Norfolk, Virginia - Three people have been confirmed dead in a plane crash at Norfolk Botanical Garden, according to State Police. The aircraft was found in the Enchanted Forest section off of Azalea Garden Road.
The Cessna-sized 1975 Mooney M-20F plane lost contact with Norfolk International Airport around 4:30 a.m. Wednesday morning. Norfolk International Airport authorities reported that the plane was attempting to land on Runway 23. At approximately one and a half miles out, the pilot made a transmission to the tower. This would be the last communication the tower had with the pilot, officials say.
Virginia State Police were notified at 4:32 a.m. that communication had been lost. Rescue units were dispatched just around 4:40 a.m.
Listen to the air traffic controllers' conversations regarding the plane:
The search was conducted on land and sea by multiple agencies.
Norfolk Fire-Rescue, Norfolk Police, Virginia Beach Fire, Virginia Beach EMS, Virginia Port Authority, United States Coast Guard, Navy Regional Fire, and Norfolk International Airport Fire all had resources committed to this search.
At approximately 7:20 a.m., the wreckage of a small aircraft was located in a wooded section of the Norfolk Botanical Garden by Norfolk International Airport authorities. The three passengers on board were all found deceased inside the aircraft, which was intact, State Police say.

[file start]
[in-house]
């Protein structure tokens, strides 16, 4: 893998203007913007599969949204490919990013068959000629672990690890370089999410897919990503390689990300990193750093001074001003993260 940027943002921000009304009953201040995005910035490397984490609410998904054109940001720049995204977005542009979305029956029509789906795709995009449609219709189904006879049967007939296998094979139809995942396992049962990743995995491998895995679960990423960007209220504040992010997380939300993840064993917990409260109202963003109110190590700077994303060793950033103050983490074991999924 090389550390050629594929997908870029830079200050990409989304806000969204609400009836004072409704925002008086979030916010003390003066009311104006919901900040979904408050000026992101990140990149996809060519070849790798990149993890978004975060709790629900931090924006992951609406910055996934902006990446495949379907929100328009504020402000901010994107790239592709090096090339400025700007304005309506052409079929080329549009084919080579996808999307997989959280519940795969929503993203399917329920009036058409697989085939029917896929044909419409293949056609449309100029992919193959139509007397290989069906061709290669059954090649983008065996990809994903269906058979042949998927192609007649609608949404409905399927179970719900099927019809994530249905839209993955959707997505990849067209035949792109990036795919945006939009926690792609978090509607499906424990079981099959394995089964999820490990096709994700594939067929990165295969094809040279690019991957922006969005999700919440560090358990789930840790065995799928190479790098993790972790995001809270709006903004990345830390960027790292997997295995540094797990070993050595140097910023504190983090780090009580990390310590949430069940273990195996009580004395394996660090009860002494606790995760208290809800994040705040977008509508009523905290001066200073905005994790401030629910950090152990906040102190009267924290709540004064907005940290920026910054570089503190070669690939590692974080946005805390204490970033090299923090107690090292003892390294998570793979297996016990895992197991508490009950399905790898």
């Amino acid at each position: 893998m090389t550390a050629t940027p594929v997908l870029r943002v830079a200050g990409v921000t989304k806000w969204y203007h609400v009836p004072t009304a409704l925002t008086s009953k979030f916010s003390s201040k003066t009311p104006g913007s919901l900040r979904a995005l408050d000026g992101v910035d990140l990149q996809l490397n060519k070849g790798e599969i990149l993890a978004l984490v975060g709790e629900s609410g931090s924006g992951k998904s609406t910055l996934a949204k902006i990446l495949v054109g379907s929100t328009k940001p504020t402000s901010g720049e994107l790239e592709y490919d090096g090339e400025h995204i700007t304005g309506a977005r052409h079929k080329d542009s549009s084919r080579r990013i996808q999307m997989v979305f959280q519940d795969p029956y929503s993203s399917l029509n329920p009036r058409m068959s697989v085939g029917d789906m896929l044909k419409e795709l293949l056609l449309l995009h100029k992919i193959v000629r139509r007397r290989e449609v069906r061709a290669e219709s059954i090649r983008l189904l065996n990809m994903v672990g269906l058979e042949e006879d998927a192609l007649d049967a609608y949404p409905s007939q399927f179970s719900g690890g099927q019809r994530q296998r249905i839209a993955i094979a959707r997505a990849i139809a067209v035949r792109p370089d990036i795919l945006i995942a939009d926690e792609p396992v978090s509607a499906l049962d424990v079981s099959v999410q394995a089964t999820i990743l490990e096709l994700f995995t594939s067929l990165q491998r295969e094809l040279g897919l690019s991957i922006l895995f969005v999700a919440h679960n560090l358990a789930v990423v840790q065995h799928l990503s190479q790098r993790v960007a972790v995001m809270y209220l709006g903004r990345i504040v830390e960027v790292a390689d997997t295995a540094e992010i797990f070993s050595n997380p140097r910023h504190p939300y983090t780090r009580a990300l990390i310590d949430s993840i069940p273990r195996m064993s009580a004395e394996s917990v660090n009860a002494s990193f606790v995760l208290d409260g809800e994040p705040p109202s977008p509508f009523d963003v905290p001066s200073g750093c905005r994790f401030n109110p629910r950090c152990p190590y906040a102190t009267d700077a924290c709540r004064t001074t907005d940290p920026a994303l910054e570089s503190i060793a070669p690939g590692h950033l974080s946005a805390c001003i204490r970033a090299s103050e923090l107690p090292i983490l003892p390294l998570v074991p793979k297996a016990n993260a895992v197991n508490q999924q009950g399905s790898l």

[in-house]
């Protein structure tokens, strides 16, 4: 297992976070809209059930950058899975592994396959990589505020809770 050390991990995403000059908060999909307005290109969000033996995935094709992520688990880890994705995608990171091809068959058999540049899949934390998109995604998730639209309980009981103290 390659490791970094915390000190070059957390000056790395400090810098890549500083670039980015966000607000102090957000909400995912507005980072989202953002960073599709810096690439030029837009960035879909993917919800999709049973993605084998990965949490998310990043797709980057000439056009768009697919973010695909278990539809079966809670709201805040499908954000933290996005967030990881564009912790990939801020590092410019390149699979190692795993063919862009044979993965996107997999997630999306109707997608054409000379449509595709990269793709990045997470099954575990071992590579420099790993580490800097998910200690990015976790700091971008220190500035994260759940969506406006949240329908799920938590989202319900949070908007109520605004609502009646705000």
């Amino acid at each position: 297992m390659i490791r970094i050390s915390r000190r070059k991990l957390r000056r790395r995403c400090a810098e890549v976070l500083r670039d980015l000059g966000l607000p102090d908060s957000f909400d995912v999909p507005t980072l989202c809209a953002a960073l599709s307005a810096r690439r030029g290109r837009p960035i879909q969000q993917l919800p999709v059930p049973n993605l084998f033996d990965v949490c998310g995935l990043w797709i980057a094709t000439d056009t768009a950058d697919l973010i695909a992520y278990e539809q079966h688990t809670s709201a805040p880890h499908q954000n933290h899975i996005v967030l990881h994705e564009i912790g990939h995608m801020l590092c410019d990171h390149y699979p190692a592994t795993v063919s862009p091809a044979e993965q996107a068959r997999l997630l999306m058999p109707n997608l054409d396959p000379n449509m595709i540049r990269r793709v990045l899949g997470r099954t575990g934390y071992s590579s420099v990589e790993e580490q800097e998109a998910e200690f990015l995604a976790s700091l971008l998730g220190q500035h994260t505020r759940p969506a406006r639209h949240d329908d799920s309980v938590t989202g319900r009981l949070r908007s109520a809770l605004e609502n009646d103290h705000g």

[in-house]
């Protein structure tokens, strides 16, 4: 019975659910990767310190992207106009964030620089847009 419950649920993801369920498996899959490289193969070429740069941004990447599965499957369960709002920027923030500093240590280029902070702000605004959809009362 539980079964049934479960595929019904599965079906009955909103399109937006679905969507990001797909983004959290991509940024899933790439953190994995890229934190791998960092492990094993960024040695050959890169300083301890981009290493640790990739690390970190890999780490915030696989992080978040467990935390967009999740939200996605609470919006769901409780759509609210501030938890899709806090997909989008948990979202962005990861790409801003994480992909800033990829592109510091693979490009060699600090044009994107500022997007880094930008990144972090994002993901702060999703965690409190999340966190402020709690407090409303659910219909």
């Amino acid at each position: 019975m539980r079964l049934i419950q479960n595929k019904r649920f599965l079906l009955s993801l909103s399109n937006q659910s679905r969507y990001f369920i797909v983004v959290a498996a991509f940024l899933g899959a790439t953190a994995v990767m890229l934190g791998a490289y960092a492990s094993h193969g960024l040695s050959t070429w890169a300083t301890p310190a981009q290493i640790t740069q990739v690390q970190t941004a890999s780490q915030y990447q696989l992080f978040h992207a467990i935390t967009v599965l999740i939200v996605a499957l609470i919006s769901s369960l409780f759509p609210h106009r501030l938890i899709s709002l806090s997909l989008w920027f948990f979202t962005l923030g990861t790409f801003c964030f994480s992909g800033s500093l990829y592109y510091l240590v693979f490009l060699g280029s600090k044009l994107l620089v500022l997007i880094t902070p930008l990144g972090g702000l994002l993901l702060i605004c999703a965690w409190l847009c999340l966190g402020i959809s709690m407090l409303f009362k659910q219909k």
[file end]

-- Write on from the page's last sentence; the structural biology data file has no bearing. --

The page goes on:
Airport staff in Palatka, Florida have confirmed the flight originated in Key West and made a fuel stop in Palatka before proceeding to Norfolk. The plane was scheduled to land at Suffolk Executive Airport.
According to James Beauchamp, who owns the plane, the pilot was his friend, Dr. Michael Buxton of Portsmouth. Beauchamp describes Buxton as an astute, conscientious, and experienced pilot.
Virginia State Police have confirmed that Buxton was the pilot of the plane. They have also identified the two passengers traveling with Buxton as 60-year-old William Shaver and 62-year-old Ted Reinhardt, both of New York.
State Police, with the assistance of Norfolk Police and Fire continue to investigate. The FAA and NTSB will also be conducting investigations.
Dennis Diaz, a spokesman for the NTSB, spoke to reporters from the scene on Tuesday evening. He says they worked to gether perishable information from the scene before the plane was recovered by the insurance company.
They will be examining the environment around the plane, weather data, and archived communication between the pilot and air traffic controllers.
The plane was removed from the location on Thursday afternoon. It will be taken to a secure location where the investigation can continue.
A preliminary report should be available in approximately 10 days. A more detailed report won't be published for several months.
Stay tuned to NewsChannel 3. Additional information will be posted as it is released.